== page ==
The U.S. DoJ Retrieved $2.3 Million of the ‘Colonial Pipeline’ Ransom Payment to ‘DarkSide’

  • The U.S. Department of Justice seized 85% of the ransom amount paid by Colonial Pipeline to DarkSide.
  • The actors hadn’t passed that amount through a bitcoin tumbler but simply bounced it around.
  • This development could be the omen of a higher-level disruption or just an isolated case of enforcement.

The U.S. Department of Justice announced the seizure of 63.7 Bitcoins (approximately $2.3 million) that were part of ‘Colonial Pipeline’ ransomware payment to ‘DarkSide.’ According to the announcement, law enforcement agents were devoted to tracking multiple transfers of the particular bitcoin assets and were able to seize them when they reached a specific address for which the FBI held the private key. From what appears to be the case, the actors didn’t use a bitcoin spinning/tumbling service but just bounced the amount around, hoping that their tracks will get lost.

Since the first moment of the attack on Colonial Pipeline, it became clear that this was a high-profile case that would enjoy the FBI's involvement. ‘DarkSide’ knew that it would be hard to hide when the sharpest minds of the American law enforcement agencies are watching them, and soon, they stumbled upon technical and practical problems. Just four days after the attack at the pipeline operator, the hacking group announced its last victim, Toshiba France, and quickly after that declared losing access to its RaaS funds.

Whatever really happened back then, the result now is that the DarkSide group has lost 63.7 of the 75 Bitcoins it received as a ransom payment, which is 85% of the amount. The seized amount appears to be the 85% cut of the affiliate of the Colonial Pipeline attack, while the remaining 15% is the RaaS operator’s cut. DarkSide had already been severely disrupted, but this development shows that they have really bitten off more than they could chew with Colonial Pipeline.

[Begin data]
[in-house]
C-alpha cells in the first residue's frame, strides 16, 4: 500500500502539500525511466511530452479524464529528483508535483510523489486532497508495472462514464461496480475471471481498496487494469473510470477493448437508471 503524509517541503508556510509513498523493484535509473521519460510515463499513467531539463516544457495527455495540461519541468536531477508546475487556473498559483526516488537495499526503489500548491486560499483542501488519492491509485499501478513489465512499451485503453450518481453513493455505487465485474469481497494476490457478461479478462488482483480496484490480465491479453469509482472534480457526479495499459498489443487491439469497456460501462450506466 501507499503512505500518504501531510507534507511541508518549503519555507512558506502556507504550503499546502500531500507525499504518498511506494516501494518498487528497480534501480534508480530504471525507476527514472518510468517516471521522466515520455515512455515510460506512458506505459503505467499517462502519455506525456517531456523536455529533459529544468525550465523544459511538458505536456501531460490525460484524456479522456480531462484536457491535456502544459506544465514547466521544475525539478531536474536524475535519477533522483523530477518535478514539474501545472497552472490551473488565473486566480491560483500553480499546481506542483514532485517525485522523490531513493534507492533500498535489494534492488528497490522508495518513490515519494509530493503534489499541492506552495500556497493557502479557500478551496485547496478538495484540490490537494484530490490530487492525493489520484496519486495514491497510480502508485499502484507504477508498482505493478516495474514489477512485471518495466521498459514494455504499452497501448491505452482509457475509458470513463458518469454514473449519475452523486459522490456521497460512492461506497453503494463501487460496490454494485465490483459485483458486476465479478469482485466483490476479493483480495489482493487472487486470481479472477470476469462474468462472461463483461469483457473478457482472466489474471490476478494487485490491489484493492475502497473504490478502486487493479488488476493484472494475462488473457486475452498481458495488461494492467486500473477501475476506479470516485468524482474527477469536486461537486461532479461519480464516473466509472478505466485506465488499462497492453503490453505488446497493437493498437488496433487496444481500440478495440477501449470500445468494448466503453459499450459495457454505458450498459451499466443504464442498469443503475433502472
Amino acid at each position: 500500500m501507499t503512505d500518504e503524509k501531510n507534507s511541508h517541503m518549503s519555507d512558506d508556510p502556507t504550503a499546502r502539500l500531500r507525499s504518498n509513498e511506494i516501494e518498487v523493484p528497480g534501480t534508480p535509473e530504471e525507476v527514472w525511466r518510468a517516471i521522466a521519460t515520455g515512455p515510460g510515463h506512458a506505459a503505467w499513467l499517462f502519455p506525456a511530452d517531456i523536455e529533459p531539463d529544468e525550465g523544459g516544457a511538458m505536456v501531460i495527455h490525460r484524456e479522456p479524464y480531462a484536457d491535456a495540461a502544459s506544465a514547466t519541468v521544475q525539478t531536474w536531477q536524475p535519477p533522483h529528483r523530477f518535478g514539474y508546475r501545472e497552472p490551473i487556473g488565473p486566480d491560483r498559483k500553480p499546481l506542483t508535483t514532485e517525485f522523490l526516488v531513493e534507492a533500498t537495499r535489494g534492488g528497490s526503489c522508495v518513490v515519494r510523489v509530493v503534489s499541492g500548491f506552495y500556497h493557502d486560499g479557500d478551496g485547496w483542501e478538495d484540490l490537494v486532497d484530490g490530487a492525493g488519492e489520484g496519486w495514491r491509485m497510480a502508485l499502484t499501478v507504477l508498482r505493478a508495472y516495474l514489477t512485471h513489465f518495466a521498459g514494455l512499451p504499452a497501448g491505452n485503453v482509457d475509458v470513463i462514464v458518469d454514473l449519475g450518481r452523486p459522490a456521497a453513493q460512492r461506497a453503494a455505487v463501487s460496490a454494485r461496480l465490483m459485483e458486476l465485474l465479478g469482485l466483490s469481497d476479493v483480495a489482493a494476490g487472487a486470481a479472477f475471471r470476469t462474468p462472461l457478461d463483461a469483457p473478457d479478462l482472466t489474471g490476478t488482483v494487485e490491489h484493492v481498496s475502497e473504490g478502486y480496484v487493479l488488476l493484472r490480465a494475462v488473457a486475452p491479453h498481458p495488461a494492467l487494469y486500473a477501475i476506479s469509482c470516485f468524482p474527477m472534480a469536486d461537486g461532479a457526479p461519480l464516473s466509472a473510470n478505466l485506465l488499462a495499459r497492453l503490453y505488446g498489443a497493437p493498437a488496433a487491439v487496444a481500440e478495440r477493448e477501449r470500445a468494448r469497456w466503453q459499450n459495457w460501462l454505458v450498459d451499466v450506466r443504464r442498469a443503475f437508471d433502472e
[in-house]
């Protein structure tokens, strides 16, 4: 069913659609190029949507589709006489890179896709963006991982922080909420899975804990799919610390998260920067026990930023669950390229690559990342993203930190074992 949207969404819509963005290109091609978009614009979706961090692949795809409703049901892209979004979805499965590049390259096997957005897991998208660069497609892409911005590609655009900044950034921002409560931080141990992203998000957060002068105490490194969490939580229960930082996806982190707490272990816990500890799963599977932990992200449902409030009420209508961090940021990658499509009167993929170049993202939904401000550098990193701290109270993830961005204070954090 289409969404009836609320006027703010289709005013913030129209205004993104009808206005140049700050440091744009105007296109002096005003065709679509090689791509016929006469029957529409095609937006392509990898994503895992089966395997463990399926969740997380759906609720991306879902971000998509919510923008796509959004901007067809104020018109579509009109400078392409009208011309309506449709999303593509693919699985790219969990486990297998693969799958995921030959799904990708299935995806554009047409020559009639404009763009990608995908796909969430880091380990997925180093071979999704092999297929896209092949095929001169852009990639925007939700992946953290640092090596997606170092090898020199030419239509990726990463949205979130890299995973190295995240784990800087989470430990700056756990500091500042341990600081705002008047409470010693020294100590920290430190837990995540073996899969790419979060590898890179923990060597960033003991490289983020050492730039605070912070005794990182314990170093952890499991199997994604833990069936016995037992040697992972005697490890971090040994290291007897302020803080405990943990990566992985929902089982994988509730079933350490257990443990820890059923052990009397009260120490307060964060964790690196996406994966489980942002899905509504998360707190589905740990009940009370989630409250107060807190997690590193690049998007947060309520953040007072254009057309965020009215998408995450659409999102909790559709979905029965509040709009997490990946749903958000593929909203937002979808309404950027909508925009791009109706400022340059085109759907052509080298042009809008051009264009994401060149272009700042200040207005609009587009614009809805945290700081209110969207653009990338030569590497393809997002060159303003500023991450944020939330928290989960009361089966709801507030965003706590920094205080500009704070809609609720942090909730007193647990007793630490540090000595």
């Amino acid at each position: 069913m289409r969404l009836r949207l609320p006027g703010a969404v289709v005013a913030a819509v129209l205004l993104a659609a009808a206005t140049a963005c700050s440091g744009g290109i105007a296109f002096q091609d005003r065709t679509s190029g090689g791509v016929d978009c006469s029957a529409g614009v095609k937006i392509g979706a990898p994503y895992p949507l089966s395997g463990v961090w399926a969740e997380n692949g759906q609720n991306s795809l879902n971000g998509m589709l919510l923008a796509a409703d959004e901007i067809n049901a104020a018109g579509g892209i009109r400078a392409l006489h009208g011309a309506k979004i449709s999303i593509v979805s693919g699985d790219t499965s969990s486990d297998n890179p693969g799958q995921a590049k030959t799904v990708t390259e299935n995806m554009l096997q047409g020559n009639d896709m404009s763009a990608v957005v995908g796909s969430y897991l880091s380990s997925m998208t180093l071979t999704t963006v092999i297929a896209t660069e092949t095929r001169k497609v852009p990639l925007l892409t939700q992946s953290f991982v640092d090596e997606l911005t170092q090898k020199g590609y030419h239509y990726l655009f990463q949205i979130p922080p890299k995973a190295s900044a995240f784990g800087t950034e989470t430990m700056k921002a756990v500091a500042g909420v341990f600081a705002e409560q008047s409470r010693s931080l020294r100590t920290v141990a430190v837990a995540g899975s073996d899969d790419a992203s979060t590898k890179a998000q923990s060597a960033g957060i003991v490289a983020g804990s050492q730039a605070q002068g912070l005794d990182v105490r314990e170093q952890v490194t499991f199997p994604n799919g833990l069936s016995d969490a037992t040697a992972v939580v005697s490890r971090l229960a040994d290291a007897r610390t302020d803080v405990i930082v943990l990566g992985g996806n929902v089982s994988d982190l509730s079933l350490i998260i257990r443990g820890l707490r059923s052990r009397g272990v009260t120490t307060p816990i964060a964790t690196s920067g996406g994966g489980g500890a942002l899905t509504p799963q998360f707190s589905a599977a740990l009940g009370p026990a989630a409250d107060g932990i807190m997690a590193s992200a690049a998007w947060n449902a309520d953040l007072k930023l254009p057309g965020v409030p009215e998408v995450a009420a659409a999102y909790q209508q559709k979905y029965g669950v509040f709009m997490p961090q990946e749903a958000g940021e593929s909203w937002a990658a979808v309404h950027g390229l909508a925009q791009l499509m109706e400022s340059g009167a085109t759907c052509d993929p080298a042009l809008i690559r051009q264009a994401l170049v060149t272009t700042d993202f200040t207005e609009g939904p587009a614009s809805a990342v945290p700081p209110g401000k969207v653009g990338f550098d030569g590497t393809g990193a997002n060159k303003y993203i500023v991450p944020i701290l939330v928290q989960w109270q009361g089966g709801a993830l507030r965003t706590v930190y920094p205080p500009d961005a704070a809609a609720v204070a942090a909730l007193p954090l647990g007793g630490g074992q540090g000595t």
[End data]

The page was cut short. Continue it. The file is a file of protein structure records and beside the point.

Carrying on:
There’s certainly a mystery around why the DarkSide affiliate decided not to use a bitcoin tumbling service on the dark web, which would essentially “launder” the ransom payment. We have reached out to William Callahan, an expert in blockchain intelligence at BIGG and a former investigator at DEA, and here are his speculative thoughts on the matter:

There could be a number of reasons why the actors didn't use a coin tumbler. Maybe they could not find a tumbler that would accept them, risking to draw the attention of the FBI, or possibly they did not trust any of these services, which are intrinsically untrustworthy anyway. So, they probably decided to perform some tentative transactions around to see if they would get caught instead of just parking the funds somewhere.

As the DoJ announcement closes, the newly formed “Ransomware and Digital Extortion Task Force” will continue to disrupt, investigate, and prosecute ransomware actors and their activity, strategically targeting the criminal ecosystem and involving agencies from around the world at an engagement level that matches that of terrorism. Whether or not this will make a difference in practice, or if the seizure of the DarkSide affiliate’s crypto was just a stroke of luck, remains to be seen.

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